The term ‘membrane bioreactor’ (MBR) is generally used to define wastewater treatment processes where a perm-selective membrane eg microfiltration or ultrafiltration is integrated with a biological process – a suspended growth bioreactor.
MBRs differ from ‘polishing’ processes where the membrane is employed as a discrete tertiary treatment step with no return of the active biomass to the biological process.
All commercial MBR processes available today use the membrane as a filter, rejecting the solid materials which are developed by the biological process, resulting in a clarified and disinfected product effluent.
A membrane bio reactor is essentially a version of the conventional activated sludge (CAS) system. While the CAS process uses a secondary clarifier or settlement tank for solid/liquid separation, an MBR uses a membrane for this function. This provides a number of advantages relating to process control and product water quality.
Watch our video for a brief introduction to MBR technology:
Uncoupling HRT and SRT
A significant advantage of the membrane bioreactor process is that the sludge solids are completely retained in the bioreactor. This means the solids retention time (SRT) in the bioreactor can be completely controlled separately from the hydraulic retention time (HRT).
This is different from the CAS process, where the flocculant solids (‘flocs’) that make up the biomass have to be allowed to grow in size to the point where they can be settled out in the secondary clarifier. In a CAS, the HRT and SRT are therefore coupled, since the floc size and thus its settlability relate to the HRT.
High quality effluent
The small pore size (<0.5 µm) of the membrane means that the treated effluent is of very high clarity and significantly reduced pathogen concentration. MBR processes provide a substantially clarified and disinfected effluent of high enough quality to be discharged to sensitive receiving bodies or to be reclaimed for applications such as urban irrigation, utilities or toilet flushing.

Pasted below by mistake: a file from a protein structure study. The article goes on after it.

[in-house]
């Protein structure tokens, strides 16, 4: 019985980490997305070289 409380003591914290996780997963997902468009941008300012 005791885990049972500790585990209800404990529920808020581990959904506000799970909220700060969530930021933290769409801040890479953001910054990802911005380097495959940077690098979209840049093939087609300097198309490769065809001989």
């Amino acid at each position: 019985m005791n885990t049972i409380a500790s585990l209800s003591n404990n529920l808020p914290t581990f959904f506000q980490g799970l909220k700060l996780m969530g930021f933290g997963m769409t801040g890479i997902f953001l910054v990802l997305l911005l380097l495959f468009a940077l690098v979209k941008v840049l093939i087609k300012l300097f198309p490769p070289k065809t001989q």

The retention of the solids and the increase in SRT to generate higher biomass solids concentrations also impacts on the plant footprint. The increased concentrations mean that the same total mass of solids is contained in a smaller volume, such that the footprint is smaller.
Lastly, the longer solids retention times tend to provide better biotreatment overall. The conditions encourage the development of the slower-growing microorganisms, specifically nitrifiers. MBRs are especially effective at the biological removal of ammonia (‘nitrification’).
The continuing growth of membrane bioreactor technology
While MBR technology is not always the best wastewater treatment solution – it can sometimes be more expensive than other solutions, for example – MBRs are increasingly becoming the technology of choice for water and wastewater applications where high quality treated water is required, or where space is limited.
MBRs have now been implemented in more than 200 countries and global market growth rates of up to 15% are regularly reported in various market analyses. Confidence in the process still appears to be increasing as the number and size of reference installations grows further, with a number of plants over 100 MLD in capacity (expressed as peak daily flow) now having been installed.
Although the market is still dominated a few established global players, the number of technology suppliers continues to expand. Similarly, the technology itself continues to undergo development, with over 60 MBR membrane module products available on the market today.